[an error occurred while processing this directive]
BBC News
watch One-Minute World News
Last Updated: Monday, 11 September 2006, 06:23 GMT 07:23 UK
Bush launches 9/11 remembrances
President Bush and wife laying wreath
The president bowed after laying the wreath on the makeshift pool
US President George W Bush has laid a wreath at Ground Zero, the site of New York's Twin Towers, to mark the fifth anniversary of the 11 September attack.

Afterwards he attended a remembrance service at a nearby chapel.

The events come as Mr Bush continues to face criticism over his so-called war on terror in the run-up to November's mid-term Congressional elections.

Earlier, Secretary of State Condoleezza Rice said the US was now safer than it was before the 2001 attacks.

There were clouds over Ground Zero as Mr Bush, accompanied by his wife, Laura, walked slowly down into the hole that marks the spot where the towers once stood.

I think it's clear that we are safer but not really yet safe
Condoleezza Rice

As a bagpiper played America the Beautiful, they placed floral wreaths of red, white and blue upon two dark ponds of water, set up to mark both the north and south towers, and then walked back up the ramp to street level.

Mr and Mrs Bush were joined at the site by New York Mayor Michael Bloomberg, former Mayor Rudolph Giuliani, and state Governor George Pataki.

Afterwards, the president and his wife attended a service of prayer and remembrance at St Paul's Chapel, just across the street from the site of the World Trade Center.

Mr Bush said the anniversary would be "a day of sadness for a lot of people".

He added: "I vowed that I'm never going to forget the lessons of that day. There's still an enemy out there that would like to inflict the same kind of damage again."

Minute's silence

The simple wreath-laying ceremony marked the formal beginning of the US commemorations of the attacks on Washington and New York in which almost 3,000 people died.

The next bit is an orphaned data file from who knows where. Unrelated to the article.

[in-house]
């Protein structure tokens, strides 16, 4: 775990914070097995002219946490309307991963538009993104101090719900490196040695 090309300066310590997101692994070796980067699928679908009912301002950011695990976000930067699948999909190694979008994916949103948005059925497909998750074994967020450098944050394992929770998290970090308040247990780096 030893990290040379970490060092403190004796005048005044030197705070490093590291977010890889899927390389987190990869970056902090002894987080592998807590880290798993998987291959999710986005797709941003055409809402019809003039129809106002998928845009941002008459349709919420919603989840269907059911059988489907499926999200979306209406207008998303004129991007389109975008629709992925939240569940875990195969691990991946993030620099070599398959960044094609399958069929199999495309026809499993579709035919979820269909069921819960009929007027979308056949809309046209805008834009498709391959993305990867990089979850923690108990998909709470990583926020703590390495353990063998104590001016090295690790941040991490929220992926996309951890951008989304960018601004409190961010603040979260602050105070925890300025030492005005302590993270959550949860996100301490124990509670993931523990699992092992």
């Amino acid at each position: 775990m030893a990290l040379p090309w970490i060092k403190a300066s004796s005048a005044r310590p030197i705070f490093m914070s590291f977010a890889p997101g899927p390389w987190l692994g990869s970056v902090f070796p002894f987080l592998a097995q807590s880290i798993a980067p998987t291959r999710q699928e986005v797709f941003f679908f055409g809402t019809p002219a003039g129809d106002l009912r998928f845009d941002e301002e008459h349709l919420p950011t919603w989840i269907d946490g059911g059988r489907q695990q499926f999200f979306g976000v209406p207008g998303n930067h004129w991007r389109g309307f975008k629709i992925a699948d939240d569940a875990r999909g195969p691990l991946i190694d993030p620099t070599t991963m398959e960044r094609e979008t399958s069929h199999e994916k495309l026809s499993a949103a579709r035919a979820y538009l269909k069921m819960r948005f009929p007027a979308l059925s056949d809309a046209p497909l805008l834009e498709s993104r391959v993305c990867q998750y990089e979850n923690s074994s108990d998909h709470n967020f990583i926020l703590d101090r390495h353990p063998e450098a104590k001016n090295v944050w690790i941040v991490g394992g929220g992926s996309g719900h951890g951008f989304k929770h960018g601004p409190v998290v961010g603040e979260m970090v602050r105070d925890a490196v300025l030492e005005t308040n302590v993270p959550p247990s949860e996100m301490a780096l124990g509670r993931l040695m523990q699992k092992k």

New Yorkers reflect on the attacks of 11 September 2001

At precisely 0846 (1246 GMT) on Monday a minute's silence will be observed, recalling the exact moment when the first tower was hit.

Mr Bush is expected to observe the silence with firefighters involved in rescue operations five years ago, whom he will be joining for breakfast.

At Ground Zero relatives of the 2,973 people who died will read out their names, pausing only to recall the time when the second tower was hit and when both structures collapsed.

Mr Bush will also visit the Pentagon, hit by a third plane, and the Pennsylvania crash site of the hijacked United Airlines Flight 93.

National address

On Monday evening at 2100 (0100 GMT) he is expected to make a formal TV address to the nation from the Oval Office.

It is just the fifth time Mr Bush will make such an address to the American people - the first was on the day of the attacks.

White House spokesman Tony Snow told AFP that Mr Bush's planned address "is not a political speech".

9/11 taught us the true brutality of terrorism
J Fernando, Colombo

"It is a reflection of what 11 September has meant to the president, and to the country; the realities that it has brought to all of our attention and how we can move forward together to try to win the war on terror," Mr Snow was quoted as saying.

Mr Bush's ratings soared after 11 September, but have declined with the war in Iraq and amid questions over the administration's handling of the war on terror.

Even as the president lay the wreaths at Ground Zero, crowds of protesters calling for a US withdrawal from Iraq had gathered nearby.

'More secure'

Correspondents say Mr Bush is engaged in a public relations offensive aimed at boosting support for the war on terror, in particular for the unpopular campaign in Iraq, in the run up to the legislative and gubernatorial elections on 7 November.

Opposition figures like Democratic National Committee Chairman Howard Dean say Mr Bush should not have diverted attention and resources from the hunt for al-Qaeda chief and 11 September mastermind Osama Bin Laden by invading Iraq.

In an interview with the Fox News network, Ms Rice defended the Bush administration's actions, saying that the US was more secure now than five years ago.

"I think it's clear that we are safer but not really yet safe," she said.

"We've done a lot... our ports are more secure, we have a much stronger intelligence-sharing operation."

President Bush laying a wreath at Ground Zero


The BBC is not responsible for the content of external internet sites

Has China's housing bubble burst?
How the world's oldest clove tree defied an empire
Why Royal Ballet principal Sergei Polunin quit


Americas Africa Europe Middle East South Asia Asia Pacific